This appears to be a global phenomenon. Higher the experience, more are
tantrums of conscious performing hands. Looking side ways to seek a
solution would be unadvisable. Such experienced hands should be given
dual role of project execution through engineering.
Importing manpower may look fine as a stop-gap arrangement.
----- Original Message -----
From: "David Fisher" <dfisher(--nospam--at)fplushse.com>
Date: Thursday, March 22, 2001 7:58 pm
Subject: RE: Wage Busting
> We've found that the so-called "over qualified/senior" workers aren't
> interested in designing buildings.
> They want to "manage projects"; own a piece of my firm; get paid a
> lot of
> money and tell me how to run my business.
> American "mid-level" people aren't available....we've posted well
> payingproject engineer level job opportunities
> on both the internet and in the Chicago Tribune; so we've made the
> jobsavailable to US engineers...the best qualified resumes we've
> gotten have been from overseas.
> In accordance with the INS H1-B visa provisions, we pay
> competitive salaries
> (frankly, much more than market rate here in Chicago)
> to those we bring in from overseas. They work very hard and have a
> hell of a
> lot less baggage.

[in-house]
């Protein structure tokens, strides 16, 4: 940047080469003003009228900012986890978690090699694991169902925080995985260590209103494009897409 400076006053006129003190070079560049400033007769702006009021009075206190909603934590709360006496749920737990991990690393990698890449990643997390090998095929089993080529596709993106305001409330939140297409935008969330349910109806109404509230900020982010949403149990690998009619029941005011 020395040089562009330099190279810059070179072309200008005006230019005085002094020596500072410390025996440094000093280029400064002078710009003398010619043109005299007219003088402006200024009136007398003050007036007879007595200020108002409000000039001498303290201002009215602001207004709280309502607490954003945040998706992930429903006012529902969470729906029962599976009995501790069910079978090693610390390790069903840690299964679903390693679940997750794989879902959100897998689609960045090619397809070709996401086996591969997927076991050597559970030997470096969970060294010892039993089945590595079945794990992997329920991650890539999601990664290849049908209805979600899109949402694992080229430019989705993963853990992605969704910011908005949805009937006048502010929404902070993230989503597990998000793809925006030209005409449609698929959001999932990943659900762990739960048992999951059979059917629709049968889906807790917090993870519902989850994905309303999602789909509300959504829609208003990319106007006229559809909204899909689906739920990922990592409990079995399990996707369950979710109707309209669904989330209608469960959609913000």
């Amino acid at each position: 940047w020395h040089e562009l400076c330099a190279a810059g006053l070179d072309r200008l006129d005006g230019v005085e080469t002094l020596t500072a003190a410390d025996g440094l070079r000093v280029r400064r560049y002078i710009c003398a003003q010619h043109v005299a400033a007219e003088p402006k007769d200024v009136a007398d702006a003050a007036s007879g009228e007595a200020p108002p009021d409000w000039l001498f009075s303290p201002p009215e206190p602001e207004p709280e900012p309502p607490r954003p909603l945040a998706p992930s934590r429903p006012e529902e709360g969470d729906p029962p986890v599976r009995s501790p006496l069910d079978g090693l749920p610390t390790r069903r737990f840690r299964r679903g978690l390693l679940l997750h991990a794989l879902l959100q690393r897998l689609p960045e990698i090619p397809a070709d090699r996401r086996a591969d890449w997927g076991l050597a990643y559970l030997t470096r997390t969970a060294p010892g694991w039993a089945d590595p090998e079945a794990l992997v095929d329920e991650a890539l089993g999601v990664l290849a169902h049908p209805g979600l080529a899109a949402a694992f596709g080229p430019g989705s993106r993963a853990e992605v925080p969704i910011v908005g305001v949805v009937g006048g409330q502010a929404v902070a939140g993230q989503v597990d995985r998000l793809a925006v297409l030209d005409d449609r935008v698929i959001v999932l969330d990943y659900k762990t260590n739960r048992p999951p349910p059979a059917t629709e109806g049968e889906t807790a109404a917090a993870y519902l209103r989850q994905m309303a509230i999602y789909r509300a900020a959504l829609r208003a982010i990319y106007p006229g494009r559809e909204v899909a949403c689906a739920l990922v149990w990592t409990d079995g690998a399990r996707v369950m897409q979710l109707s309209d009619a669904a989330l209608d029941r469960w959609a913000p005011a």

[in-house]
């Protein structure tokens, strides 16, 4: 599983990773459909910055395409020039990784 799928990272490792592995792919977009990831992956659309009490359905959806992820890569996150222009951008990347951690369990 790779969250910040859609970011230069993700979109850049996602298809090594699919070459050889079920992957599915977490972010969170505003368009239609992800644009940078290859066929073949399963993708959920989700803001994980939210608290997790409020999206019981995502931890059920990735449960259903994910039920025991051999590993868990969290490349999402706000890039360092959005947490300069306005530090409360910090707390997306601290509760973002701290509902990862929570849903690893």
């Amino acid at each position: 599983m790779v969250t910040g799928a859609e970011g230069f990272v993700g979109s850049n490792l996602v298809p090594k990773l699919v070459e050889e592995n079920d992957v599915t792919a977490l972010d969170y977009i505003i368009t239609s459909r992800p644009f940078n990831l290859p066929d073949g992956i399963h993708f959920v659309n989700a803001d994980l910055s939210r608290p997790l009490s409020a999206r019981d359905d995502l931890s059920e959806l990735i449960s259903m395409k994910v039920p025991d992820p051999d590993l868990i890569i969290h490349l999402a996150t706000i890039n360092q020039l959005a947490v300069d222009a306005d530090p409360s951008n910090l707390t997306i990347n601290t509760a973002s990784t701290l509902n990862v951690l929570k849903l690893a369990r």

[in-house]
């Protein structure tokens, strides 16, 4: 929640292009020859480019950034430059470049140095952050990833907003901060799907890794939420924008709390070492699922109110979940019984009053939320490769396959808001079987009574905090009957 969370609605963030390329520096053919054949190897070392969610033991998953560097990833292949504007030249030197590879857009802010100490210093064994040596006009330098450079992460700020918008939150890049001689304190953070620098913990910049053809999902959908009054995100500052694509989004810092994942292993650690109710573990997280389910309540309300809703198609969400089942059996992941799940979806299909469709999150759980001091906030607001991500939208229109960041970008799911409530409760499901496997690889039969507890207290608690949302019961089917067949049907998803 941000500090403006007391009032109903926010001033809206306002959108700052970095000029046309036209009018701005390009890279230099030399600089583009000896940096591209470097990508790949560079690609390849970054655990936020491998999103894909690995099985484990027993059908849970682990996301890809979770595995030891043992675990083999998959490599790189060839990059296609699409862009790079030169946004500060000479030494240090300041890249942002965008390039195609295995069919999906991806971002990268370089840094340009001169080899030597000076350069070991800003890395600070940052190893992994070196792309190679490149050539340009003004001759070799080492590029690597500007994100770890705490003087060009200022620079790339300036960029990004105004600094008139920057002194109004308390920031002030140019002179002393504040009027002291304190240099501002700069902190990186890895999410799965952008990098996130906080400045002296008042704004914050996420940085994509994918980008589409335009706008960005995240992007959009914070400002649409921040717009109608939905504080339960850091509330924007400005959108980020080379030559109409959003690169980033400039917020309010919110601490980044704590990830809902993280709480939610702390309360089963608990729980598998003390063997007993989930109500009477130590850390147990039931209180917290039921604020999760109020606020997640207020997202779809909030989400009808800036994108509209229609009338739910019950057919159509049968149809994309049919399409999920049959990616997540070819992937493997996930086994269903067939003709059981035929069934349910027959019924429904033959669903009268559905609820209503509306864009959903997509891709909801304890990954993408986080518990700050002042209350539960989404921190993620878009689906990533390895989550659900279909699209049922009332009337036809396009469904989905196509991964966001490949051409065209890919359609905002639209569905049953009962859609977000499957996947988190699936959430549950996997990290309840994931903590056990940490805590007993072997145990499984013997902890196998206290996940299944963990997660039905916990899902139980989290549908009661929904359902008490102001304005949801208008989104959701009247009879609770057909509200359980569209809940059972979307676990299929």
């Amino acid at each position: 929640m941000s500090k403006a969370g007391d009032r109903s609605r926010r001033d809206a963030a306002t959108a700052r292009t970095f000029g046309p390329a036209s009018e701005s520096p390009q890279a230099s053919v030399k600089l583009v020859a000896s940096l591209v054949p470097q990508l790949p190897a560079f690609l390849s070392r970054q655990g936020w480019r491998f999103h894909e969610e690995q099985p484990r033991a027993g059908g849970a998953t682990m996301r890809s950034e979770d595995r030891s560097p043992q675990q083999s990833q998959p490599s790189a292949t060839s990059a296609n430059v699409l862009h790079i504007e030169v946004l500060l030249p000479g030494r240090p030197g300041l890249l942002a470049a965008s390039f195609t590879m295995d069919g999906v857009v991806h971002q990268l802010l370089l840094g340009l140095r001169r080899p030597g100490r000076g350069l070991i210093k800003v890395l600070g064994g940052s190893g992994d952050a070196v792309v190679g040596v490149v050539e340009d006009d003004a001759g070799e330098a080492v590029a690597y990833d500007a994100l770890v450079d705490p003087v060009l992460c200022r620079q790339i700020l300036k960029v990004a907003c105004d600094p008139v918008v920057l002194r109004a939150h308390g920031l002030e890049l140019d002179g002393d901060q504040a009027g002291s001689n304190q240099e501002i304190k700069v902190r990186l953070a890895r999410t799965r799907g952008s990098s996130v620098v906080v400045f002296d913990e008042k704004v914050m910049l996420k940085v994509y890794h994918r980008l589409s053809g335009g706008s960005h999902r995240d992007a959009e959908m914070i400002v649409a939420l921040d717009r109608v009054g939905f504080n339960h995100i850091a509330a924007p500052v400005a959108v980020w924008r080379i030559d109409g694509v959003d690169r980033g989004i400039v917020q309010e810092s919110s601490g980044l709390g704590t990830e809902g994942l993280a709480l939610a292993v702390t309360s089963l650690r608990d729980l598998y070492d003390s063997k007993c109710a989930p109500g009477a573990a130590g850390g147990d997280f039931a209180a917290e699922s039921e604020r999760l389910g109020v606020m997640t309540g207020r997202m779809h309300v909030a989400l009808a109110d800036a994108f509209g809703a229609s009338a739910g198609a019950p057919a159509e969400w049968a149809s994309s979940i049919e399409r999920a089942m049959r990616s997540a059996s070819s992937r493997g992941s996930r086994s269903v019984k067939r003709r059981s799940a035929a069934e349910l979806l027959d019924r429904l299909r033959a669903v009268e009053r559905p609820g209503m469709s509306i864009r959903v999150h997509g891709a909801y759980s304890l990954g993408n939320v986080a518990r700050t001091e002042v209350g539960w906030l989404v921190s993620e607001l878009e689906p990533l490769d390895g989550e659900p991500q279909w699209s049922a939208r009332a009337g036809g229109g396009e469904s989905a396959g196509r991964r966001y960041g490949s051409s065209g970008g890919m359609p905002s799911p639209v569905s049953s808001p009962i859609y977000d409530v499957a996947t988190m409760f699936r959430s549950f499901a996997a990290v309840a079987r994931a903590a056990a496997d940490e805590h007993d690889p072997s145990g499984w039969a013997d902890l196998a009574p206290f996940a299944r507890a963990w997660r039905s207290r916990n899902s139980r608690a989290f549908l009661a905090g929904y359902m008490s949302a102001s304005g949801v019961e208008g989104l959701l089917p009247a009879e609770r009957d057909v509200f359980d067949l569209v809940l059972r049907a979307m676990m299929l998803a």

> David L. Fisher, SE,PE
> Senior Principal
> Fisher+Horos Structural Engineers
> 372 West Ontario
> Chicago, Illinois 60610
> 312.573.1726 fax
> -----Original Message-----
> From: Todd Hill [mailto:thill(--nospam--at)tkarch.com]
> Sent: Thursday, March 22, 2001 8:52 AM
> To: 'seaint(--nospam--at)seaint.org'
> Subject: RE: Wage Busting
> Before we look off shore for foreign engineers industry should, at
> the very
> least, expand their selection of personnel to the pool of "Over
> Qualified"and senior more experienced American Engineers and High
> Tech workers
> by years of experience.
> So where are these people located?
> We have run employment ads for the past couple of months and have
> receivedvery few (if any) responses.
> Because of this we are now starting to look abroad.
> I've also talked to few other people in our industry and this
> seems to be
> the trend.
> I might be naive, but I don't think it is so much "wage busting"
> as it is
> too few workers.